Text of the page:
The by-product of the growing retail price gap between new and used cars is a shift in demand from new to used cars for many buyers. Clean late-model used units are great alternatives, as they offer much of the same technology and features as new vehicles at a fraction of the cost. Importantly, J.D. Power’s quality metrics measuring initial quality (IQS) and longer-term dependability (VDS) indicate that manufacturers are building some of the best vehicles we have ever seen. This means consumers who may be on the fence between new and used can buy a used vehicle and be confident they will have a good experience.
Franchised dealers are enjoying selling used cars as well. Top publicly traded dealer groups in the U.S. have been vocal about expanding used- vehicle operations and have sold a record number of used vehicles. In fact, J.D. Power tracks used- and new -vehicle sales at franchised dealers, so far this year the used-to-new ratio has averaged 103%, up from 93% during the same period in 2018 — this means that franchise dealers are selling slightly more used vehicle than new on average. Slowing new-vehicle sales have also help shift franchised dealer focus from new to used.
All these factors combined don’t set off alarm bells, but instead presents a huge opportunity for the industry to leverage the demand for used vehicles. There is no surprise that we are seeing innovative ways to capitalize on this opportunity. We have also witnessed some bullish expectations and investments for companies that have created solutions to tap into the used-car market’s potential.
AR: On the wholesale sale side, how long do you think the pricing strength will remain, or is this the peak year?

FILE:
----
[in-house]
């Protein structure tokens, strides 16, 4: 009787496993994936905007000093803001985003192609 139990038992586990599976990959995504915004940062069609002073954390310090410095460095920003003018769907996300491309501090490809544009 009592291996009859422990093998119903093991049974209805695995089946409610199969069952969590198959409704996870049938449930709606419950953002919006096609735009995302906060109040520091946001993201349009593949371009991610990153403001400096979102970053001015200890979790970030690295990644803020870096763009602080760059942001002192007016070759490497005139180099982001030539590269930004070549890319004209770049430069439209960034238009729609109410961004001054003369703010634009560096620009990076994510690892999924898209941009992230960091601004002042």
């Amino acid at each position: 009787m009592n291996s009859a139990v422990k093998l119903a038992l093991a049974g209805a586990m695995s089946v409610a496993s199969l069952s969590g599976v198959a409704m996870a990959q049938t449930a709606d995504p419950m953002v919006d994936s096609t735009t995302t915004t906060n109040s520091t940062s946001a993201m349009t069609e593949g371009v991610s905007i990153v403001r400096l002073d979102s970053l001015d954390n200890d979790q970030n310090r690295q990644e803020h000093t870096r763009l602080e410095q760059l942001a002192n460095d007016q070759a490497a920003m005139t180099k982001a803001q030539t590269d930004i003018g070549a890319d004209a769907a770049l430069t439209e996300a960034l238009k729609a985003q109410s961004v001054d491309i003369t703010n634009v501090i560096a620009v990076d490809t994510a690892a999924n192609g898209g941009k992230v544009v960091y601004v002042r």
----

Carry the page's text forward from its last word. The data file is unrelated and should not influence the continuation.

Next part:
JB: We expect a mild decline in used prices, which barring any serious economic changes or a dramatic shift in new-vehicle incentive strategies should last for several years.
J.D. Power’s forecast expects wholesale prices for used units up to 8 years old increase by around 0.5% to 1% in 2019 relative to 2018, level off in 2020 and decline slightly in 2021. At the segment level, mainstream passenger car prices are expected to be the strongest through the remainder of 2019. For example, compact and midsize car prices are expected to increase by 4.4% and 3.6%, respectively.
This will be driven by lower supply, especially now with manufacturers discontinuing or cutting back new-vehicle production on these models coupled with continued demand for cost-conscious consumers. Mainstream SUV prices are also expected to remain positive, compact SUV prices are forecast to increase by a slight 0.3% while midsize SUV prices should grow by 1.5%. SUV prices will continue to be suppressed by increasing levels of supply coming back to the market. Amplified by increasing levels of used supply, all premium segments are expected to experience declines in 2019 ranging between 3.6% for compact premium SUV to 5.6% for midsize premium car.
AR: What are you noticing in terms of wholesale volumes — up/down this year, and how are they being distributed?
JB: Through June, wholesale volume for units up to 5 years in age stands 5.2% greater than the same six-month period in 2018. On the new side of the market roughly 70% of vehicles sold are truck, SUV, or van models while only 30% are passenger cars.
Because of this trend, we are seeing increasing levels of trucks, SUVs and vans enter the wholesale marketplace. In terms of share, in 2019, 52% of wholesale volume has been truck, SUV or van, while 48% has been passenger cars. SUV segments have experienced the biggest changes this year, midsize pickup volume has increased by 32% compared to the same period in 2018, compact SUV volume has grown by nearly 26% and midsize SUV volume is up 14%.